Bushy House: the Former Home of Actress Dora Jordan and the Duke of Clarence

Bushy House, a mansion which is set inside Bushy’s Park’s thousand acres of parkland, was also the home of Adelaide, the Duchess of Clarence from 1818. William and Adelaide ruled as King William IV and Queen Adelaide from 1830 – 1837. Dowager Queen Adelaide lived there part-time from 1837 until her death in 1849.

Bushy House is only open to the public once a year. It is in the grounds of the National Physical Laboratory, Teddington, south-west London, and adjacent to Bushy Park, one of the Royal Parks of London.

I tried to find Dora Jordan Road and Bushy House, which is along Dora Jordan Road, when I was writing my post Actress, Mistress of a Royal Duke: Dora Jordan, Leading Lady of the Late Eighteenth Century. Frustratingly, I missed the open day by a couple of weeks – and I couldn’t find Dora Jordan Road. I surmised that the road had been re-named as a new development had been built nearby. Not so I found out today, I did actually walk along Dora Jordan Road last year, but from the wrong end of the street, therefore I missed the road sign.

We visited Bushy House as part of Open House London, when many historic buildings open their doors for the public to take a peek, including 10 Downing Street – which is free to view but by ticket ballot only.

Bushy House was built in 1663 for Edward Proger, who was made Keeper of Middle Park [Bushy Park] and was ordered by King Charles II to build a lodge. Three Earls of Halifax were then associated with Bushy House from 1713 – 1771. Prime Minister, Lord North, lived in the house from 1771 until his death in 1792, it remained the home of North’s wife until her death in 1797 when the house became ready for its next chapter.

In 1797, King George III, cognisant of William’s relationship and growing family with Dora, offered William the post of Ranger of Bushy Park, this role included Bushy House.  Seven of their ten children were born at Bushy. It proved the perfect family home for fifteen years.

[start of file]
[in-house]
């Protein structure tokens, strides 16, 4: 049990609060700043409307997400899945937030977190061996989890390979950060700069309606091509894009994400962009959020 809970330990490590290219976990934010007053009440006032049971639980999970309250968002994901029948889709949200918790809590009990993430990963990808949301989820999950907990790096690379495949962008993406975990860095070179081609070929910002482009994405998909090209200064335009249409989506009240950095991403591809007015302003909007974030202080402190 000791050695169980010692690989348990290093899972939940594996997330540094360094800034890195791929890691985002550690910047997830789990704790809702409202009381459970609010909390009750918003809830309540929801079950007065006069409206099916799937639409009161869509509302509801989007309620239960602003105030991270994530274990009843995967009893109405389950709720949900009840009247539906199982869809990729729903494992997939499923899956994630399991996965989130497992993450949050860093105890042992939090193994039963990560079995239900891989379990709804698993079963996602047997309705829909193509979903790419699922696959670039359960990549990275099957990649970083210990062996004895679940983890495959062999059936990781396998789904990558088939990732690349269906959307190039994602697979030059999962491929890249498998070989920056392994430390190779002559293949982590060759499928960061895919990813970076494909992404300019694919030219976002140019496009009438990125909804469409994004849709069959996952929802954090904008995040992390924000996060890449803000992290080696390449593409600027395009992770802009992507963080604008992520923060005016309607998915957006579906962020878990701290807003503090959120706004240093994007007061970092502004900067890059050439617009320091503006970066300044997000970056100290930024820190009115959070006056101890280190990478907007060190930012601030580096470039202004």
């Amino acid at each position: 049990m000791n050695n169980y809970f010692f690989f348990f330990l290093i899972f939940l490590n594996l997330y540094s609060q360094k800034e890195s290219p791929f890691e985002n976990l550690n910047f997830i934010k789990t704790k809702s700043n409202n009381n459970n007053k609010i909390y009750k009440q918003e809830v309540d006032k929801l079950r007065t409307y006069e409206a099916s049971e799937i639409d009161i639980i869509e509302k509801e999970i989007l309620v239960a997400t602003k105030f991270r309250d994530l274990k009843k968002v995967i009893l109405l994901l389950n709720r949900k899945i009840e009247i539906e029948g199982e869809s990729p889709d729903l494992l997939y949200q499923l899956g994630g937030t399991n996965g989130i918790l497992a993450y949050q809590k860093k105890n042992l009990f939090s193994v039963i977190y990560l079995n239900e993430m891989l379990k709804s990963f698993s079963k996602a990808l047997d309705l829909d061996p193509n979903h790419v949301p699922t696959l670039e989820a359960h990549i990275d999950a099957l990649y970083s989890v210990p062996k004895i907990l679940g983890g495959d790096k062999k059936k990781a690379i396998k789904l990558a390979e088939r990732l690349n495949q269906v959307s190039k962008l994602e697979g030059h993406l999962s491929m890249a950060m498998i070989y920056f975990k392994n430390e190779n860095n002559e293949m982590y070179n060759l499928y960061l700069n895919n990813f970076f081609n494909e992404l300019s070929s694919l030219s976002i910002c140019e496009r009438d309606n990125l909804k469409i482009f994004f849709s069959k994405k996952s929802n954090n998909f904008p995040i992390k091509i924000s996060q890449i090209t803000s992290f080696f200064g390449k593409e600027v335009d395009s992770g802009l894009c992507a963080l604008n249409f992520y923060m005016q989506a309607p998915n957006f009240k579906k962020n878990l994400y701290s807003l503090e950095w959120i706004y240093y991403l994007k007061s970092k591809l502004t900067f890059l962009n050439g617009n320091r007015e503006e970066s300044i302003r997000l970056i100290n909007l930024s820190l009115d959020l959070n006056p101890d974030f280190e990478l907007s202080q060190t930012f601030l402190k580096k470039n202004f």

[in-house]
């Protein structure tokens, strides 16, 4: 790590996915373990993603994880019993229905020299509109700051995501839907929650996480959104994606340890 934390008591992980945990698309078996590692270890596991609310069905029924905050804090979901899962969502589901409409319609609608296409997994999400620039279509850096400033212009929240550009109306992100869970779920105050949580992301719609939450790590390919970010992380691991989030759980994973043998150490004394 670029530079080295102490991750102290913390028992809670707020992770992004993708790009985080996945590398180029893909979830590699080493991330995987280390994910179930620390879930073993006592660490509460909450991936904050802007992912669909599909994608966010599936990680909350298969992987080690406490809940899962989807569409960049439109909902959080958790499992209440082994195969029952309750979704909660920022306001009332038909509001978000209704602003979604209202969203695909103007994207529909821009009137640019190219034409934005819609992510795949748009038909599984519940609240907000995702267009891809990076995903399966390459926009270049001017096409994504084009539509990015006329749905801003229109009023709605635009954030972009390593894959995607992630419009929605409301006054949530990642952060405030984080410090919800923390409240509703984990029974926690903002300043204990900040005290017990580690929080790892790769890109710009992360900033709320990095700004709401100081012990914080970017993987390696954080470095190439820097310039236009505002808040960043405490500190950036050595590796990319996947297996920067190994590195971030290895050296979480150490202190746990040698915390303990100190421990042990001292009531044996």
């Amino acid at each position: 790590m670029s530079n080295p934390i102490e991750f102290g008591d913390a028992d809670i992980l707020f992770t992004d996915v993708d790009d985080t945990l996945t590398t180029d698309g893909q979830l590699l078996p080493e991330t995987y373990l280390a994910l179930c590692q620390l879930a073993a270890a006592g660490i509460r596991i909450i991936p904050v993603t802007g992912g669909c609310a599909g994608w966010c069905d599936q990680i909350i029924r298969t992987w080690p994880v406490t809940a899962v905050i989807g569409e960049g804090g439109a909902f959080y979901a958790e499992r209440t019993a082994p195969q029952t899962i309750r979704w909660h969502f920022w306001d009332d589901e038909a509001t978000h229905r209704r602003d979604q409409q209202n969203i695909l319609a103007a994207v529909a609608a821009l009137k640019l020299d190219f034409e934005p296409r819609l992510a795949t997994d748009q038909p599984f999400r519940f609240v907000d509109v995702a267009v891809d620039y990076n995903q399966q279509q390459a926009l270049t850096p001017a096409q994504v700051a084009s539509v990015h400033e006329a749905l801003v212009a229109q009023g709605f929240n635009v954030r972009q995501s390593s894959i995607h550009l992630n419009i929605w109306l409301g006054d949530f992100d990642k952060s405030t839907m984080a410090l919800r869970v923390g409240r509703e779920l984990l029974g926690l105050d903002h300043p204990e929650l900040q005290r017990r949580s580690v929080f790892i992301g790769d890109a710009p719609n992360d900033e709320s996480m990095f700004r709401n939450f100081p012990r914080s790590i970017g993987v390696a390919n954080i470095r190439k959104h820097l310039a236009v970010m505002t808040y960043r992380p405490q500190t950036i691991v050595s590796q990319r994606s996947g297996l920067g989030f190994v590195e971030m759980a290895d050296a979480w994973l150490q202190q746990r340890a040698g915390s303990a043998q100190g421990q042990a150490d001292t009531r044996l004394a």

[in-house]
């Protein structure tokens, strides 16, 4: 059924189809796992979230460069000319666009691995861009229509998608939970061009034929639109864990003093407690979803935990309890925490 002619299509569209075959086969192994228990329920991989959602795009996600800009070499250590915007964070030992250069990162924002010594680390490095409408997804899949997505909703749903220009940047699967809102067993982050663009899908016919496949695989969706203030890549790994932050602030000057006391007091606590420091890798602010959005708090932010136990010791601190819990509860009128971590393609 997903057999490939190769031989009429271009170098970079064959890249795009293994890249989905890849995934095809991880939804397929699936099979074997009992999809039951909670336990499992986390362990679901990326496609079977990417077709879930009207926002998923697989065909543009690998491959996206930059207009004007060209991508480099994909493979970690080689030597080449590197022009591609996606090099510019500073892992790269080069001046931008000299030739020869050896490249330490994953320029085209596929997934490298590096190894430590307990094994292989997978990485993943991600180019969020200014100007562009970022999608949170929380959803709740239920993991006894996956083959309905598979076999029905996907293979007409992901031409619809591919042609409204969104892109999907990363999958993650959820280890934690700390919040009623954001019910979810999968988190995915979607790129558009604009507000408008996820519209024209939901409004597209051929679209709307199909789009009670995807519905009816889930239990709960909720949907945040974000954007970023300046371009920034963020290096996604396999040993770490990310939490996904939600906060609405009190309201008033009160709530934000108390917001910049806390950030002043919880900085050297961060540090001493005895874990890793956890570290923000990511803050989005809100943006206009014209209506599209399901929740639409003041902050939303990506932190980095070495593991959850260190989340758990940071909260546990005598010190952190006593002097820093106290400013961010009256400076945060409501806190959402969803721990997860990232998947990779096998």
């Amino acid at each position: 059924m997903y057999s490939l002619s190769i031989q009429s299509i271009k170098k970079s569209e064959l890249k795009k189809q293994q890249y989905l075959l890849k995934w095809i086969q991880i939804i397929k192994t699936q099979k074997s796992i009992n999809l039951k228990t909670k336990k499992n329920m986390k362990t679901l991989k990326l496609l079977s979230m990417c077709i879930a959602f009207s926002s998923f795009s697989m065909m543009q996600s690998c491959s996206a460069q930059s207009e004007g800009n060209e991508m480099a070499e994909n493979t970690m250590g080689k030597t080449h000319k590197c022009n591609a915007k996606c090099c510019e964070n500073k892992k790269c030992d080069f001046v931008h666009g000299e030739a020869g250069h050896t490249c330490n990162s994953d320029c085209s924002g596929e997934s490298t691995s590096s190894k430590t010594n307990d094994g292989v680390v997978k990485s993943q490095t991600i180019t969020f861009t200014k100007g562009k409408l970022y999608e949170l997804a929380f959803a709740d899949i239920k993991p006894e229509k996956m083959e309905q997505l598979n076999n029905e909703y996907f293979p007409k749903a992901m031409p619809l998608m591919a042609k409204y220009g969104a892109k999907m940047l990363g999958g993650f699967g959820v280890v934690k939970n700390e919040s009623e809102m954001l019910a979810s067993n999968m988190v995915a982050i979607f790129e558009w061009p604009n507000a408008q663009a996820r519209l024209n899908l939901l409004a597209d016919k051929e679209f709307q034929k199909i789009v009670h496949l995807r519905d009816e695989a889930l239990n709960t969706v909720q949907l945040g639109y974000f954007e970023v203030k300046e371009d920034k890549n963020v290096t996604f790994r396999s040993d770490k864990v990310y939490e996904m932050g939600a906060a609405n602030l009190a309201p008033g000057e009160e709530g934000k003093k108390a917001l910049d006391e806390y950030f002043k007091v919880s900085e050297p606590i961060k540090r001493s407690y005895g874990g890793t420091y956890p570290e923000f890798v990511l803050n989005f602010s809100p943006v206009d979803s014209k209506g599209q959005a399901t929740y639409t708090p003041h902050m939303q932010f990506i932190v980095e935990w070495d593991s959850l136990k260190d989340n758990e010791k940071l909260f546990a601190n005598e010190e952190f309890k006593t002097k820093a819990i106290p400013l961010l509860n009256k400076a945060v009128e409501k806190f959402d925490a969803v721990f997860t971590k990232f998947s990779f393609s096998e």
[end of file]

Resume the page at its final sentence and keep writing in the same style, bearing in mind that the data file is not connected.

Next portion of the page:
When the Duke’s relationship with Dora Jordan ended, he set out looking for an heiress to marry without success. Then in 1817, his niece Princess Charlotte, the daughter of the Prince Regent and second-in-line to the throne, died in childbirth, causing a paradigm shift amongst the sons of George III. Suddenly middle-aged dissolute princes rose up a step in the royal pecking order and with a throne in sight, rushed to find suitable Protestant princesses in the hope that their bloodline would continue the House of Hanover for there was no legitimate grandchild of George III.

William, already with ten illegitimate children (the FitzClarences), married Princess Adelaide of Saxe-Meiningen, 27 years his junior, in a double ceremony with the Duke and Duchess of Kent, but the marriage failed to produce children who survived beyond infancy. On his death, William IV’s crown passed to his niece Victoria, the daughter of the Duke and Duchess of Kent.

On the death of Dowager Queen Adelaide, Bushy House was used for the exiled Duc de Nemours, the second son of the French king Louis-Phillipe.

Bushy House returned to the crown in 1896. The following year Queen Victoria gave it to the Royal Society to establish the National Physical Laboratory.

Only three ground floor rooms were open to the public during our visit, although there was scope to wander around a few corridors of the ground floor and the basement, open for toilet facilities. The Orangery was also a welcome haven on a cold and wet Sunday morning, complete with the local scouts providing much-needed refreshments.

The Conference Room was furnished with two tables displaying science experiments and was the conduit to the gardens and the Orangery. The Globe Room was furnished with a large globe and dining table with table mats depicting images of Bushy House’s past, including thermometer testing by female workers during World War One, a visit by George V in 1917 and of course its long eighteenth century royal history. The Historical Museum offered insight into the building’s history, from its association with royalty, politicians and its twentieth century role as a research facility.

Today, Bushy House is used as a conference centre after a more sophisticated centre of science was built for twenty-first century research.

 

Images author’s own unless stated

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